Facebook, stop trolling my camera roll

Facebook just rolled out a new feature that causes minor heart attacks.

What the f…
Sorry, but that is the best opening line for this column. And don’t be surprised to see other people gasping for breath when they look at their phones. We’ve probably had the same thing happen to us.

After a sad day, caused by a loss in the family, I opened the Facebook app on my phone. My timeline showed me a Facebook post containing pictures I had taken that very day - personal reminders of grief.

Without asking for my permission, Facebook had decided to create a cheerful photo presentation. “Share your day with friends” it said, or something along those lines. Next to it was a lifesize button with the word “POST” on it.

My heart rate spiked to over 200. For a moment, I was convinced those pictures had somehow already been posted online, for all to see. After recovering from the shock, I noticed the small checkbox that allowed me to delete the post.

A new feature

What’s going on here? In a statement Facebook explained: “This is a new feature. It is not an actual post, it is merely a representation of your camera roll designed to help you easily share your photos. No one can see these pictures until you post them.”

Yet it’s hard to tell if you’re looking at a post that’s already been made or simply at locally stored images, wrapped in the Facebook UI. Especially when you’re staring at very personal photos you don’t want to share. Ever.

I’m not the only one in shock. I read some recent comments on Twitter from fellow Facebook users who, after seeing their personal photos pop up in their timeline without their knowledge, had also had a minor heart attack.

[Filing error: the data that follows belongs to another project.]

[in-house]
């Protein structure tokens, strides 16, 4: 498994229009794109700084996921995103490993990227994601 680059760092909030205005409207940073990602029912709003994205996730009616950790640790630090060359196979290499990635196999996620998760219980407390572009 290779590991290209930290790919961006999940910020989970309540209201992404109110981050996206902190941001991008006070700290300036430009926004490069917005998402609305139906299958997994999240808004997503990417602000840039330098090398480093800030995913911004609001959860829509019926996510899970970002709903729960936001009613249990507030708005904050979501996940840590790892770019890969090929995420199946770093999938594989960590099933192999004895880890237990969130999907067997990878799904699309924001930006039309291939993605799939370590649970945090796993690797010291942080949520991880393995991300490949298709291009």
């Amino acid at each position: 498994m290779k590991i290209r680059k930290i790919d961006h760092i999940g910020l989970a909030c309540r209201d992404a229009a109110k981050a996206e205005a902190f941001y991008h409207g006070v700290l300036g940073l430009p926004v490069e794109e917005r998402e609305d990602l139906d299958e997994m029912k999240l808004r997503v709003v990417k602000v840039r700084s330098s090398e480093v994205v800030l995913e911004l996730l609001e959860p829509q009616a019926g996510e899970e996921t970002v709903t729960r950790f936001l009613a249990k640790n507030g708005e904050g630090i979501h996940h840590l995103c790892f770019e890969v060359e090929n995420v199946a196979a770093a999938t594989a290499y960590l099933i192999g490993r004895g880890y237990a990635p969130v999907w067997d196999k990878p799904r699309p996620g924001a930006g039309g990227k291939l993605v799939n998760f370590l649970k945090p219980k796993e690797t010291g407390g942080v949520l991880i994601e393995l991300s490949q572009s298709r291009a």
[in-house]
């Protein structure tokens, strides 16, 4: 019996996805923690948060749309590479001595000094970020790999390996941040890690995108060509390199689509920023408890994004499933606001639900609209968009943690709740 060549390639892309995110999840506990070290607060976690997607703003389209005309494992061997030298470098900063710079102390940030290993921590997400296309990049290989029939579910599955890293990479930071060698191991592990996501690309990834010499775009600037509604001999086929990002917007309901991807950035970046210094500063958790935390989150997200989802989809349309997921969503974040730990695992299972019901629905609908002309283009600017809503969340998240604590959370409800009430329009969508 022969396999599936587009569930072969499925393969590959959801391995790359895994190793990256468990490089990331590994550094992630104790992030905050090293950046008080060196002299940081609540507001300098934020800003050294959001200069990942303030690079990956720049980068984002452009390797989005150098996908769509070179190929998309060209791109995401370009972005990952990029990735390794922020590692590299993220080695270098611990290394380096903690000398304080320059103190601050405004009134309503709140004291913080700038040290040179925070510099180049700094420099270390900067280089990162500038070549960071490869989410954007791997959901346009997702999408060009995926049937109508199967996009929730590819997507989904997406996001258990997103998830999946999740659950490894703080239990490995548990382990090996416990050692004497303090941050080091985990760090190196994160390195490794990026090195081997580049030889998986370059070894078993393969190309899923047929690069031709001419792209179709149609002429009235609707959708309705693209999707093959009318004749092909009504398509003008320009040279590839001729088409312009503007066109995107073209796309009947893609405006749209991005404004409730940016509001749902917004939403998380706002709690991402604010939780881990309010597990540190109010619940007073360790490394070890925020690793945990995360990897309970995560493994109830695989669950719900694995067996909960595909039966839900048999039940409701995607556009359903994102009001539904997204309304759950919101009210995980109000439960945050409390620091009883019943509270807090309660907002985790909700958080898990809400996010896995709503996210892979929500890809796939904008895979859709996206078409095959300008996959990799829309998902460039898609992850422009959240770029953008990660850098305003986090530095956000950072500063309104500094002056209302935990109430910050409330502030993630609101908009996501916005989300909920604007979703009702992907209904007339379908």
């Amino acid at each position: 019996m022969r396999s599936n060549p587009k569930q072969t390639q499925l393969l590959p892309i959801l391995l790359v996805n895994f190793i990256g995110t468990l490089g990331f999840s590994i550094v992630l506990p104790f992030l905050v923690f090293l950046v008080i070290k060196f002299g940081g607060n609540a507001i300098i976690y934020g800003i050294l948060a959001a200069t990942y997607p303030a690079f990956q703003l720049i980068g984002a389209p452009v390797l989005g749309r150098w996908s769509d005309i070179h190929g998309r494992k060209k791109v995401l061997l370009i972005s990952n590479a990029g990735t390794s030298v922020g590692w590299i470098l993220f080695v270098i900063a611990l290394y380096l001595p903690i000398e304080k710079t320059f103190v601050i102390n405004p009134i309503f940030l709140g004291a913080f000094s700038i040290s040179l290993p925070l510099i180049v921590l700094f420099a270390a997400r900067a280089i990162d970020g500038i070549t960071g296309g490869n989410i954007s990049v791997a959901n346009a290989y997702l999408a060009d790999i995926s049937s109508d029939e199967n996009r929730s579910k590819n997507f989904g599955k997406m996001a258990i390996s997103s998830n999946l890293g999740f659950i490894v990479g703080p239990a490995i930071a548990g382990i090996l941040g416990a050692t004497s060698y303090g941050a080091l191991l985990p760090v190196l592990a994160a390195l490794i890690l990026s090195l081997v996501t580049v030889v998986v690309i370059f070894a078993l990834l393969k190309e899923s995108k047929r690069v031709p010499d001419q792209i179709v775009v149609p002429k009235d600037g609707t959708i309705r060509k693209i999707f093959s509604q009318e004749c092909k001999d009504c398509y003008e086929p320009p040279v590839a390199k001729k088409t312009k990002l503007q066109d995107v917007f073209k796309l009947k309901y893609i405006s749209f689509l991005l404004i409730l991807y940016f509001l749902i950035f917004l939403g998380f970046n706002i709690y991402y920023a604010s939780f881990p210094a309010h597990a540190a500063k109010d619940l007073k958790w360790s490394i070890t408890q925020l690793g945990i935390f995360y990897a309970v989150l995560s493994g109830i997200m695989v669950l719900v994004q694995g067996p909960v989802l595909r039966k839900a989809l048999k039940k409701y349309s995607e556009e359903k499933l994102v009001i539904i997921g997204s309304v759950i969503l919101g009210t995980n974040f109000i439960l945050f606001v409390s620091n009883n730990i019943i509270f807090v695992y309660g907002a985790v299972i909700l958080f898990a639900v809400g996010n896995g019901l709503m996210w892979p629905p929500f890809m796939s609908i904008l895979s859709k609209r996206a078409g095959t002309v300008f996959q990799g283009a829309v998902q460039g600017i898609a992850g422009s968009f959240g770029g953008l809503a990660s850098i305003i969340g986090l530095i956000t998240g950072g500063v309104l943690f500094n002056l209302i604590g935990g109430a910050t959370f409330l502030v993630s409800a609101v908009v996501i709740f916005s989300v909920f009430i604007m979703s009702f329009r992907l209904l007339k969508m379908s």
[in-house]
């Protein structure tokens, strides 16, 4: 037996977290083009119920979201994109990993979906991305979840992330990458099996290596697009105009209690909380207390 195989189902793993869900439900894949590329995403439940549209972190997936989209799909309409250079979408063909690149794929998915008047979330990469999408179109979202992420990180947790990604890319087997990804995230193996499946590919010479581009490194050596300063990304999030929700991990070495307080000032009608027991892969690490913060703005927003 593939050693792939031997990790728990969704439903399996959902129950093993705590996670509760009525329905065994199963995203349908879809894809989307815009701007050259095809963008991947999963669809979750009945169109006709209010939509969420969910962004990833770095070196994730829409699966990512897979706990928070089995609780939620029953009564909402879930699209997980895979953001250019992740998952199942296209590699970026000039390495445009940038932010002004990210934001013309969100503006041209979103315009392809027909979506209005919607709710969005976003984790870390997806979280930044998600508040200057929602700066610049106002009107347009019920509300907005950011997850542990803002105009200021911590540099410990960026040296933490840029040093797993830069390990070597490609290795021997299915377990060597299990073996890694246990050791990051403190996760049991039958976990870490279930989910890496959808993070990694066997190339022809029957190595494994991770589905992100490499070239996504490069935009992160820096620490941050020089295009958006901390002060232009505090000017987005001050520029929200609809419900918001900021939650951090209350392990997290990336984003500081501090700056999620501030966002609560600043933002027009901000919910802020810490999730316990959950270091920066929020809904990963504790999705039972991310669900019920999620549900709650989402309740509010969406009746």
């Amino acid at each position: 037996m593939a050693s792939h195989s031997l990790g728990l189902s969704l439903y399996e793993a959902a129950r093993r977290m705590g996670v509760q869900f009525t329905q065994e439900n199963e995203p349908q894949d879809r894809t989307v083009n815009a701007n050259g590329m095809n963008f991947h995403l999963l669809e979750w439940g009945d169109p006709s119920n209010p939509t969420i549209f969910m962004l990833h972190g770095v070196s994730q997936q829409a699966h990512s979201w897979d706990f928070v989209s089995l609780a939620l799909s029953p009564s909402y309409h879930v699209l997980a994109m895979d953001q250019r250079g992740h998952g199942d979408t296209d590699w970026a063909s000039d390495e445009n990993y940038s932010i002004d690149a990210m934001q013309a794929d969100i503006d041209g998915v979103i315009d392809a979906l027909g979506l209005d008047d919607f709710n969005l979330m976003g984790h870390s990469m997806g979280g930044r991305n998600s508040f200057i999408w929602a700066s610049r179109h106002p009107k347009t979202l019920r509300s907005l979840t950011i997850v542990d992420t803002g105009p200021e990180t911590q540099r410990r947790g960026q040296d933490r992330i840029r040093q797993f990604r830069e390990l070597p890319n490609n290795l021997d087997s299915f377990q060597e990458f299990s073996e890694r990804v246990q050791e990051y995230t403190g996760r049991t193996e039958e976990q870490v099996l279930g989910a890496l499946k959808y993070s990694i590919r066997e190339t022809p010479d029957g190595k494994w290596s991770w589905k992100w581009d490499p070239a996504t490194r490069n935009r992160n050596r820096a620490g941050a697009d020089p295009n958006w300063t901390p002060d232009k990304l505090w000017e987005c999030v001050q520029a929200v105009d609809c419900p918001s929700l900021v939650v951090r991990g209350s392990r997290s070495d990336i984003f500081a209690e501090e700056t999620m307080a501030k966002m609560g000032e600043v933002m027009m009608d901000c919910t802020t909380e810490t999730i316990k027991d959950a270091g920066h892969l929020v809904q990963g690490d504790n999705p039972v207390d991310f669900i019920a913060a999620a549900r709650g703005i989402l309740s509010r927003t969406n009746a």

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Terms of use

Sharing photos on Facebook is popular - 1,5 billion members share more than 9,5 billion pictures each month, according to Mark Zuckerberg, Facebook;s founder. The social network aims to make sharing frictionless: this ‘camera roll timely reminder’ feature is its newest attempt.

“What you see is a preview of your photos similar to the one you see when you tap on the “photo” button to upload a photo. Facebook is not accessing your photos in a new way, your photos are simply being shown to you in a new place” the company states. “That doesn’t violate our Terms of Use.”

Twitter has a similar feature, but their app does not make a pre-selection. Google creates an interactive map of your trip - yet is more transparent about wether or not you’re sharing it. On the other hand, who is looking at Google Plus anyway?

Eat my photos

Facebook eats its way through your photos. PhotoMagic for example, checks your camera roll to see if there are any images of your Facebook friends you might want to tag. That feature is not yet available in Europe because the tagging technology is similar to Facebooks Moments app. Facebook refrained from rolling out Moments in Europe. Privacy rules are more stringent here than in the United States especially when it comes to facial recognition.

It’s because of new features like the ‘camera roll timely reminder’ the German Bundeskartellamt suspects Facebook of abusing its dominant market share and infringing data protection rules. “It is difficult for users to understand and assess the scope of the agreement accepted by them”.

For me, this unwanted reminder was reason enough to remove the Facebook app on my phone. If I want to share photos, I’m perfectly capable of choosing them myself. So Facebook, stop trolling my camera roll.

 

additional translation by Harrison van der Vliet

    • Marc Hijink